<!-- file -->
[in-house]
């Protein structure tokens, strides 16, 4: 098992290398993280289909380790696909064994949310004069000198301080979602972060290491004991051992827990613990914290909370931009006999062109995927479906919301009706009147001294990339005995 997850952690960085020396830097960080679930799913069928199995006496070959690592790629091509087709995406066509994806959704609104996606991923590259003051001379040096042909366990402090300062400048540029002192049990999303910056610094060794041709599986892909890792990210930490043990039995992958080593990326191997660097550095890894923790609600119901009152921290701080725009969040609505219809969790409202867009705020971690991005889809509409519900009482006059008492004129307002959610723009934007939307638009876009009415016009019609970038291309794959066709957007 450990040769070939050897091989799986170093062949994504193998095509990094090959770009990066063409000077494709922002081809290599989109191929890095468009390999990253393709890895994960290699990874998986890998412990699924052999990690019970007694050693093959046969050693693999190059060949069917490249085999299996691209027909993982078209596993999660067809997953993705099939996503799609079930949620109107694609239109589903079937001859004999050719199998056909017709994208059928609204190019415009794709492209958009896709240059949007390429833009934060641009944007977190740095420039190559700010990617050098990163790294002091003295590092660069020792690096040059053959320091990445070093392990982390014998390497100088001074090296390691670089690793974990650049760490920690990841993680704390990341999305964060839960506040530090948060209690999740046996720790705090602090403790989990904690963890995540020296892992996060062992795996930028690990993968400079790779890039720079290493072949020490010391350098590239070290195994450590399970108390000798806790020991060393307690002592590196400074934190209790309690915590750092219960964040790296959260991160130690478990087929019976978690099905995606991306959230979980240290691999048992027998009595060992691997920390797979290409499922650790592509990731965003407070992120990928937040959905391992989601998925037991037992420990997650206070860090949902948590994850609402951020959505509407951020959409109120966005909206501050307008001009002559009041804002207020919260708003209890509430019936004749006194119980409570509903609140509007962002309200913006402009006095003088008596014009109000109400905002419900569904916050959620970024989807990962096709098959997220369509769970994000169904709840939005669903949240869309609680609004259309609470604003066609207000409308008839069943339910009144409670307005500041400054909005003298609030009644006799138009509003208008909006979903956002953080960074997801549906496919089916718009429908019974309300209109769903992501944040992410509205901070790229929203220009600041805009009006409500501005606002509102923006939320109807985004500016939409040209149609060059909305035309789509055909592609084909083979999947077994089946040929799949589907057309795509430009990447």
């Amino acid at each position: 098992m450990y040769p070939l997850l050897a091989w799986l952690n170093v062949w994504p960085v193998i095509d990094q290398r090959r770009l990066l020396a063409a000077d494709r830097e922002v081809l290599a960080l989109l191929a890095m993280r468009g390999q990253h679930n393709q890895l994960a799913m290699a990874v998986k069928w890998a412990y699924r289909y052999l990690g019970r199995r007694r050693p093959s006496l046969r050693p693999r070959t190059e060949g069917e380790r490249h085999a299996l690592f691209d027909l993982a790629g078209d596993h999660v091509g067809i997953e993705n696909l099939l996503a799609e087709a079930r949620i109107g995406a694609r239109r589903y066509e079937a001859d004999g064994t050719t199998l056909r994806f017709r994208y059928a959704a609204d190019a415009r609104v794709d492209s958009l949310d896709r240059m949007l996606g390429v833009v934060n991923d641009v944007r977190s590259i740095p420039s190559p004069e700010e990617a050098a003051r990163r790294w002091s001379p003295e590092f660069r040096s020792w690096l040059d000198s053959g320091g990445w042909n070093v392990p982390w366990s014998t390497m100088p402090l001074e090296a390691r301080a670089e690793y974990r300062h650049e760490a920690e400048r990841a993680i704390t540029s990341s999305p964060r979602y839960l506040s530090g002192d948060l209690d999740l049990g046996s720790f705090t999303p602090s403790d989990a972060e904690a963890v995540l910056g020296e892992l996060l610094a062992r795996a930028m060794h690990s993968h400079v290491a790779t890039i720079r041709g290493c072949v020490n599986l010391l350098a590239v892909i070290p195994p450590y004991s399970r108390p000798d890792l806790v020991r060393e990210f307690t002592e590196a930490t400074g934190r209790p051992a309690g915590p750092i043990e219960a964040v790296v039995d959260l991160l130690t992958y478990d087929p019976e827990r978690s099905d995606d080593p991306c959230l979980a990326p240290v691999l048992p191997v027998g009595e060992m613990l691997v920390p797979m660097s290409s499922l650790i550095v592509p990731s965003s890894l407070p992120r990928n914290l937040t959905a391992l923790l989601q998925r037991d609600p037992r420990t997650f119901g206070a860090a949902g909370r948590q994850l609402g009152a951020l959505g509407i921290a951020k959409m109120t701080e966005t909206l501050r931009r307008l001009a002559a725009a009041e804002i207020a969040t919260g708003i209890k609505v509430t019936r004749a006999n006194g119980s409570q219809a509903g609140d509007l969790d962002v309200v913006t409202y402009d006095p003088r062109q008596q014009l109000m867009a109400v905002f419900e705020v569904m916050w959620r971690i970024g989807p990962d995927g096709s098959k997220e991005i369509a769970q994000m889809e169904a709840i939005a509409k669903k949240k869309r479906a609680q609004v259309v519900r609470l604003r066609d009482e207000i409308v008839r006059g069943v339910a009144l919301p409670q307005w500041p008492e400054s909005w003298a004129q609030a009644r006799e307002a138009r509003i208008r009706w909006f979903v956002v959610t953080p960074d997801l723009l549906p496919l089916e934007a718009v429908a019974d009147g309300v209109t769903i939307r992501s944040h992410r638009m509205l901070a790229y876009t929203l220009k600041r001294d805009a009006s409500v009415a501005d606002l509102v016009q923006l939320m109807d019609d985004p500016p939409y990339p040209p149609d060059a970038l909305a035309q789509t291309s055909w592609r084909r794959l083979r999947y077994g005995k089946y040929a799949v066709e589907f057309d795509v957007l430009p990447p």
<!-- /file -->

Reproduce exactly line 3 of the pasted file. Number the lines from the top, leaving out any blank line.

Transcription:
């Amino acid at each position: 098992m450990y040769p070939l997850l050897a091989w799986l952690n170093v062949w994504p960085v193998i095509d990094q290398r090959r770009l990066l020396a063409a000077d494709r830097e922002v081809l290599a960080l989109l191929a890095m993280r468009g390999q990253h679930n393709q890895l994960a799913m290699a990874v998986k069928w890998a412990y699924r289909y052999l990690g019970r199995r007694r050693p093959s006496l046969r050693p693999r070959t190059e060949g069917e380790r490249h085999a299996l690592f691209d027909l993982a790629g078209d596993h999660v091509g067809i997953e993705n696909l099939l996503a799609e087709a079930r949620i109107g995406a694609r239109r589903y066509e079937a001859d004999g064994t050719t199998l056909r994806f017709r994208y059928a959704a609204d190019a415009r609104v794709d492209s958009l949310d896709r240059m949007l996606g390429v833009v934060n991923d641009v944007r977190s590259i740095p420039s190559p004069e700010e990617a050098a003051r990163r790294w002091s001379p003295e590092f660069r040096s020792w690096l040059d000198s053959g320091g990445w042909n070093v392990p982390w366990s014998t390497m100088p402090l001074e090296a390691r301080a670089e690793y974990r300062h650049e760490a920690e400048r990841a993680i704390t540029s990341s999305p964060r979602y839960l506040s530090g002192d948060l209690d999740l049990g046996s720790f705090t999303p602090s403790d989990a972060e904690a963890v995540l910056g020296e892992l996060l610094a062992r795996a930028m060794h690990s993968h400079v290491a790779t890039i720079r041709g290493c072949v020490n599986l010391l350098a590239v892909i070290p195994p450590y004991s399970r108390p000798d890792l806790v020991r060393e990210f307690t002592e590196a930490t400074g934190r209790p051992a309690g915590p750092i043990e219960a964040v790296v039995d959260l991160l130690t992958y478990d087929p019976e827990r978690s099905d995606d080593p991306c959230l979980a990326p240290v691999l048992p191997v027998g009595e060992m613990l691997v920390p797979m660097s290409s499922l650790i550095v592509p990731s965003s890894l407070p992120r990928n914290l937040t959905a391992l923790l989601q998925r037991d609600p037992r420990t997650f119901g206070a860090a949902g909370r948590q994850l609402g009152a951020l959505g509407i921290a951020k959409m109120t701080e966005t909206l501050r931009r307008l001009a002559a725009a009041e804002i207020a969040t919260g708003i209890k609505v509430t019936r004749a006999n006194g119980s409570q219809a509903g609140d509007l969790d962002v309200v913006t409202y402009d006095p003088r062109q008596q014009l109000m867009a109400v905002f419900e705020v569904m916050w959620r971690i970024g989807p990962d995927g096709s098959k997220e991005i369509a769970q994000m889809e169904a709840i939005a509409k669903k949240k869309r479906a609680q609004v259309v519900r609470l604003r066609d009482e207000i409308v008839r006059g069943v339910a009144l919301p409670q307005w500041p008492e400054s909005w003298a004129q609030a009644r006799e307002a138009r509003i208008r009706w909006f979903v956002v959610t953080p960074d997801l723009l549906p496919l089916e934007a718009v429908a019974d009147g309300v209109t769903i939307r992501s944040h992410r638009m509205l901070a790229y876009t929203l220009k600041r001294d805009a009006s409500v009415a501005d606002l509102v016009q923006l939320m109807d019609d985004p500016p939409y990339p040209p149609d060059a970038l909305a035309q789509t291309s055909w592609r084909r794959l083979r999947y077994g005995k089946y040929a799949v066709e589907f057309d795509v957007l430009p990447p």